Eating a healthy diet can be quite hard at times, especially because most fried foods are strictly forbidden in most diets. However, frying and sautéing are great ways to cook and add flavour to food. Eliminating frying altogether could make your healthy diet bland and you’re more likely to develop cravings if your food is too boring. A flavourful stir-fry can still be a part of a healthy diet. So, it is good to familiarize yourself with the various types of cooking oils and knowing their different properties during cooking.

There are a variety of cooking coils to choose from, ranging from well-known ones like olive oil and canola oils to lesser-known oils like grapeseed oil. They all have different properties which will determine how healthy the food will be after it’s cooked with it. There are a variety of methods to use oil in cooking foods apart from frying. You can use oils to grill, marinade, roast, dress salads, and to bake.

One property you should look for in cooking oils is their smoke point. An oil’s smoke point is the temperature at which the oil starts to giving off smoke. Dangerous free radicals are formed when an oil is nearing its smoke point. Free radicals are thought to increase the risk of inflammation and deadly diseases like cancer and heart disease. The degree of refining will determine the smoke point.

There are two things we should consider in determining whether an oil is healthy or not. Firstly, we need to consider the smoke point. If it has a low smoke point, there is a chance you may overheat it and reach the smoke point quickly. As an oil approaches the smoke point, they give off free radicals that are detrimental to our health, especially our heart. Free radicals are the culprit behind some of the deadliest diseases like cancer and cardiovascular diseases. As the oil is burning, it also destroys any beneficial nutrients the oil has.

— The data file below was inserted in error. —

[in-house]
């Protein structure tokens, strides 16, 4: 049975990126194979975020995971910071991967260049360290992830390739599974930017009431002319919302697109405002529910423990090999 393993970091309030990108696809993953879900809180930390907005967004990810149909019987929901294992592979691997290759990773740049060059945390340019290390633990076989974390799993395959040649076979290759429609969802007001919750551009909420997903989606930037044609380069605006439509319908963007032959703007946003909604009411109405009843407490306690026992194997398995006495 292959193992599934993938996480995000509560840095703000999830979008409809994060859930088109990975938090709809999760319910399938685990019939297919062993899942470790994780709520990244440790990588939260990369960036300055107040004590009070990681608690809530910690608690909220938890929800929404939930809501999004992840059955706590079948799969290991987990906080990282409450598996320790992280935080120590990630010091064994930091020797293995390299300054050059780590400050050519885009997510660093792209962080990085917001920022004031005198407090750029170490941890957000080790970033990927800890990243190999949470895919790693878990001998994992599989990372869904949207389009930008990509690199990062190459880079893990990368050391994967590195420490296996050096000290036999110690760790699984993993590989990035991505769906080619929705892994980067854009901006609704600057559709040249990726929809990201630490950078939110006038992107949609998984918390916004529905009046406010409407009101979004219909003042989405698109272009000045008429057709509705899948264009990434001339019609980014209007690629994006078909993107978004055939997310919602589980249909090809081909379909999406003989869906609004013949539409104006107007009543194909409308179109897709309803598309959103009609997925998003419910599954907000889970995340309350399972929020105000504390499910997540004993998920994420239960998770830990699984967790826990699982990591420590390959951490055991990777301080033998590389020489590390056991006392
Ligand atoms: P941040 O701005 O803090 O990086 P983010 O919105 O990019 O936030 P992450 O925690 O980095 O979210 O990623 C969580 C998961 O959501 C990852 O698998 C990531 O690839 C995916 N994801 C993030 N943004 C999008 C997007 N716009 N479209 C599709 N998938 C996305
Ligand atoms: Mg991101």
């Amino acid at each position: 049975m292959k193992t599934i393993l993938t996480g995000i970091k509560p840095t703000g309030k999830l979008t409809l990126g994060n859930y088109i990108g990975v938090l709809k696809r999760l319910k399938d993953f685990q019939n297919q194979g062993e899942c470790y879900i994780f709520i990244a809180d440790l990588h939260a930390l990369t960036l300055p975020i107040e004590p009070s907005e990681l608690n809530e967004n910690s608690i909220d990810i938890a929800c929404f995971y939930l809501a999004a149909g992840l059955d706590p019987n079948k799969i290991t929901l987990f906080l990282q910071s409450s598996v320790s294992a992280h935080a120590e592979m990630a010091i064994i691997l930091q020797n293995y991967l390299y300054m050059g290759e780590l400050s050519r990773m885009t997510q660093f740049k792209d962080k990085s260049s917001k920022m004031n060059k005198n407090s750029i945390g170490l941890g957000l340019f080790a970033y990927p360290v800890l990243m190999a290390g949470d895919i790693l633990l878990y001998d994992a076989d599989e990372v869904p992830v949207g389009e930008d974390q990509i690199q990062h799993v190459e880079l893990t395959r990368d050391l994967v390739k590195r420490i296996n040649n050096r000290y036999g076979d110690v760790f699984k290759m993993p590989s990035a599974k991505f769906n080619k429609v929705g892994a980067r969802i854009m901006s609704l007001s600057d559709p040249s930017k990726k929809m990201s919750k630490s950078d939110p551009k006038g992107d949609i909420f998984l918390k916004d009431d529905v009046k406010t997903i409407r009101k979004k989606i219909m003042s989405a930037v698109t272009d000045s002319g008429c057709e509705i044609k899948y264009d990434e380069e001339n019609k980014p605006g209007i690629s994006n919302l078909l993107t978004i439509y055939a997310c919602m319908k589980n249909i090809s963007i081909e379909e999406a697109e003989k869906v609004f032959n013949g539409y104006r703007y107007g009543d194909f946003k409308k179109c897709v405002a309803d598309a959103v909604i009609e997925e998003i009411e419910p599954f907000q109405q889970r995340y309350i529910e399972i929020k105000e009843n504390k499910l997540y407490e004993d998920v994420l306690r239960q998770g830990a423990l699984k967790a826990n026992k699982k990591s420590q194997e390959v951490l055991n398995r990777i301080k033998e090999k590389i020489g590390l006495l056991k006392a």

Secondly, we should consider what kind of fats the oil has. Healthy oils would be higher in unsaturated fats such as monounsaturated fats instead of saturated fats.

Here is a list of some of the healthiest cooking oils and their properties:

 

  1. Avocado Oil

 

Yes, avocado is not just for toast, it is used for its oil as well! Avocado oil is a relatively new and lesser-known cooking oil. Unsurprisingly, it hailed as a healthy cooking oil due to avocado’s icon status in the dieting world. But, this may have some basis to it. Avocado oil is abundant in healthy polyunsaturated fats and monounsaturated fats, but low in saturated fats. The great thing about avocado oil is that unlike other types of cooking oils, it has a milder taste.

What makes avocado oil stand out as one of the healthiest oils is that, it has a very high smoke point (375-400 deg F).

The only downside of using avocado oil is that it is incredibly pricey compared to other cooking oils.

 

  1. Olive Oil

 

Olive oil has long been touted as one of, if not the healthiest cooking oils. It is very versatile, from being used to fry foods to salad dressings. The healthiest form of olive oil is extra virgin olive oil which has not been processed and refined. Like avocado oil, it is rich in polyunsaturated and monounsaturated fats. The problem with extra virgin olive oil is that, it has quite a low smoke point (325-375 deg F). So, it is risky to use it for heavy frying or roasting at high temperatures. Extra virgin olive oil should be used for light cooking and drizzling over salads.